It is often the case – in practice – that an ongoing commercial relationship builds slowly over time through a series of sales agreements, without the parties ever signing an actual distribution agreement to set down their respective rights and responsibilities.
At first blush this might appear to be a good thing: one can sidestep being bound, especially long-term, to the other party. But on closer scrutiny the solution becomes problematic, especially for anyone operating internationally.
One of the key issues that arises when an international contractual arrangement is not in writing, is identifying the court with jurisdiction over any dispute arising therefrom. In the European Union, the issue is resolved by the provisions of Regulation 1215/2012 (“Brussels I recast”). Pursuant to Article 7 of the Regulation, as an alternative to the defendant’s courts, jurisdiction in a contractual dispute may lie with the court in the place of performance of the obligation in question. Next to this general rule are two criteria to identify the “place of performance”, differentiated according to the type of contract at issue. For a contract for goods, it is the place of delivery for the goods; in a contract for services, it is the place where the services are provided.
Thus, to identify the court with jurisdiction, it is crucial that a contract fall under one of these categories: goods or services.
No doubt this distinction is quite simple in many circumstances. In the case of a distribution agreement, or of a commercial concession agreement, the issue may become thorny.
The European Court of Justice has analysed this issue on a number of occasions, most recently in their judgement of 8 March 2018 (Case no. C-64/17) following the request for a preliminary ruling from a Portuguese Court of Appeal. The parties to the action were a Portuguese distributor, a company called Lusavouga, and a Belgian company called Saey Home & Garden, that produced articles for the home and garden, including a line of products branded “Barbecook”.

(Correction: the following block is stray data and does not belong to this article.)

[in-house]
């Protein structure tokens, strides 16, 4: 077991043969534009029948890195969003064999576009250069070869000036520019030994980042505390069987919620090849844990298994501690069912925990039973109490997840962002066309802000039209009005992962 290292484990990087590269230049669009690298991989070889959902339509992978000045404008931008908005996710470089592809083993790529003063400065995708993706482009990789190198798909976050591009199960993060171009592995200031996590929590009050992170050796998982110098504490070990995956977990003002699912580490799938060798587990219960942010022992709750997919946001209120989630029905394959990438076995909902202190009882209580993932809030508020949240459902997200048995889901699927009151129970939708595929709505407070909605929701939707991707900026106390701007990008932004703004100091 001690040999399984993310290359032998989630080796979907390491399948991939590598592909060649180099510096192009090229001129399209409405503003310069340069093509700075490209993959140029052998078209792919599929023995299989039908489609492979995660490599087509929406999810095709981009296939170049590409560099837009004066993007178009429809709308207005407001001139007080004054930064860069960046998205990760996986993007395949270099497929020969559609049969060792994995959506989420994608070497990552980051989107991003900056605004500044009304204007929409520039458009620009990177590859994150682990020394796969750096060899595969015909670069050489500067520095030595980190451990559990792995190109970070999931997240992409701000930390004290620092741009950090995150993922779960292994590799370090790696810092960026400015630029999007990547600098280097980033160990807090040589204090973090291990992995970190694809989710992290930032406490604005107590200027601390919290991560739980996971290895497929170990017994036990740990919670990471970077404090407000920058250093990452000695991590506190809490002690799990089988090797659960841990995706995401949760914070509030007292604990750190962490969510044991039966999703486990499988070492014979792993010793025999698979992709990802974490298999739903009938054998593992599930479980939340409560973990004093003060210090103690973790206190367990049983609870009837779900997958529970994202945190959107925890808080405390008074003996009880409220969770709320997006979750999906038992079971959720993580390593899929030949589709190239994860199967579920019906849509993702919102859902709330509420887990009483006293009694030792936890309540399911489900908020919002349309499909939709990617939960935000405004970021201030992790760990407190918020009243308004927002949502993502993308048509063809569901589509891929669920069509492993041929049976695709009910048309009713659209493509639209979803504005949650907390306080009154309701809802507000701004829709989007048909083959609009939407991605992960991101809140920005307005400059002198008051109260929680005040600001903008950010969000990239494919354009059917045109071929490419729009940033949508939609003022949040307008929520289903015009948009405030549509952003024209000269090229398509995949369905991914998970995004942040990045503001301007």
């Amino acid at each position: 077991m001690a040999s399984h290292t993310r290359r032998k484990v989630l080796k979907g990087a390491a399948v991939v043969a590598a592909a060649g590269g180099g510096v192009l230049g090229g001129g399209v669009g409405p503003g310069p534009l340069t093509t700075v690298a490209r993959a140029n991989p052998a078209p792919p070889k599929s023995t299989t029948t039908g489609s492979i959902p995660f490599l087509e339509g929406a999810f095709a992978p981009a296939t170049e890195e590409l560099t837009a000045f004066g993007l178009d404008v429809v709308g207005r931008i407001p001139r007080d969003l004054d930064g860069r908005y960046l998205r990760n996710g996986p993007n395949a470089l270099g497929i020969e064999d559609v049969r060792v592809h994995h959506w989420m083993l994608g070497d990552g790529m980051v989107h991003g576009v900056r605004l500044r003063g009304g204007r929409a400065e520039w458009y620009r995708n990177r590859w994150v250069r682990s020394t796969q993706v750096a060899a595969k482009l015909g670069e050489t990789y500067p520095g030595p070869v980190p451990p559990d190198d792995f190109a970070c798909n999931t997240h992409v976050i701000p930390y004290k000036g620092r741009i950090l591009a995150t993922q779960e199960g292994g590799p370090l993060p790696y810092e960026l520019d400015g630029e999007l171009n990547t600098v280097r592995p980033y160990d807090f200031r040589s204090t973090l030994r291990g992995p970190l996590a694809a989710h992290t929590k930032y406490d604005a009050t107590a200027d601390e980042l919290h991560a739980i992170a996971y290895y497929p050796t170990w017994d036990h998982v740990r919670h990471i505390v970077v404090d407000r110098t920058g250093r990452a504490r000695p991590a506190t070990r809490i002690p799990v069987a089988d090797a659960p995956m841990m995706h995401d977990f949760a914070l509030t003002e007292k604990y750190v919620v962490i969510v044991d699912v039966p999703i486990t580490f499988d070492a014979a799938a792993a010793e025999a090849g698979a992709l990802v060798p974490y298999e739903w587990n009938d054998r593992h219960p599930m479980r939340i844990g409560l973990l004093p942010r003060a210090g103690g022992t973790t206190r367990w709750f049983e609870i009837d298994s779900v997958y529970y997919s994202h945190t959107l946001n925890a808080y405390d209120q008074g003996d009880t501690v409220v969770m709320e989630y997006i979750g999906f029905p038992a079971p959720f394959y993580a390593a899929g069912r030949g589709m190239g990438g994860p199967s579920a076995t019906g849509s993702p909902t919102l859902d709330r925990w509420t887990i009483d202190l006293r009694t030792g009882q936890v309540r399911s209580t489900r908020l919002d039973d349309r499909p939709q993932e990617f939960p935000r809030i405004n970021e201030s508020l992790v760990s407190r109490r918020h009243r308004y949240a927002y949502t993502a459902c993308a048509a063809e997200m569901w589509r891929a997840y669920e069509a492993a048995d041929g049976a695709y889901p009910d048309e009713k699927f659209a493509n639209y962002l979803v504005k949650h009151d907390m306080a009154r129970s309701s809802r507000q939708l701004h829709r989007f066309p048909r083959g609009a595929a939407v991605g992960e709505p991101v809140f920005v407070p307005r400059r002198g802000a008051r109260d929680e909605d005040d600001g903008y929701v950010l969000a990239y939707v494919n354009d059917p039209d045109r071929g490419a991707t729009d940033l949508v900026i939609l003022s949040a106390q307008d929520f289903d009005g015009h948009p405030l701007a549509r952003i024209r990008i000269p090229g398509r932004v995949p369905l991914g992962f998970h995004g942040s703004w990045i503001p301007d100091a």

Following Saey’s decision to break off the commercial relationship – notice of which was sent in an email dated 17 July 2014 – Lusavouga brought action in Portugal seeking compensation for the unexpected termination of the agreement, and goodwill indemnity. Saey raised a plea of lack of jurisdiction of the Portuguese court, citing their general conditions of sale (mentioned in their invoices) which required that a Court in Belgium be competent for dispute resolution.
The facts thus presented two issues to be resolved in light of the Brussels I recast Regulation: deciding whether a jurisdiction clause in a vendor’s general terms and conditions pursuant to Art. 25 of the Regulation shall apply, and, if not, choosing the court with jurisdiction under Art. 7 of the Regulation.
Shall a jurisdiction clause contained within a vendor’s general terms and conditions apply to a distribution relationship?
The supplier company apparently considered their course of dealing with the Portuguese retailer nothing more than a concatenation of individual sales of goods, governed by their general terms and conditions. Consequently, they argued that any dispute arising from the relationship should be subject to the jurisdiction clause identifying Belgium as the court with jurisdiction under those terms and conditions.
Thus, a determination was needed on whether, under these facts, there was a valid prorogation of jurisdiction under Article 25, paragraph 1 of Regulation 1215/2012.
The Court of Justice has long opined that if the jurisdiction clause is included in the general contract conditions drafted by one of the parties, the contract signed by the other party must contain an express reference to those general conditions in order to ensure the real consent thereto by the parties (judgement of 14 December 1976, Estasis Salotti di Colzani, case no. 24/76; judgement of 16 March 1999, Castelletti, case no. C-159/97; judgement of 7 July 2016, Höszig, case no. C-225/15). Moreover, to be valid, the clause must involve a particular legal relationship (judgement of 20 April 2016, Profit Investment SIM, case no. C-366/13).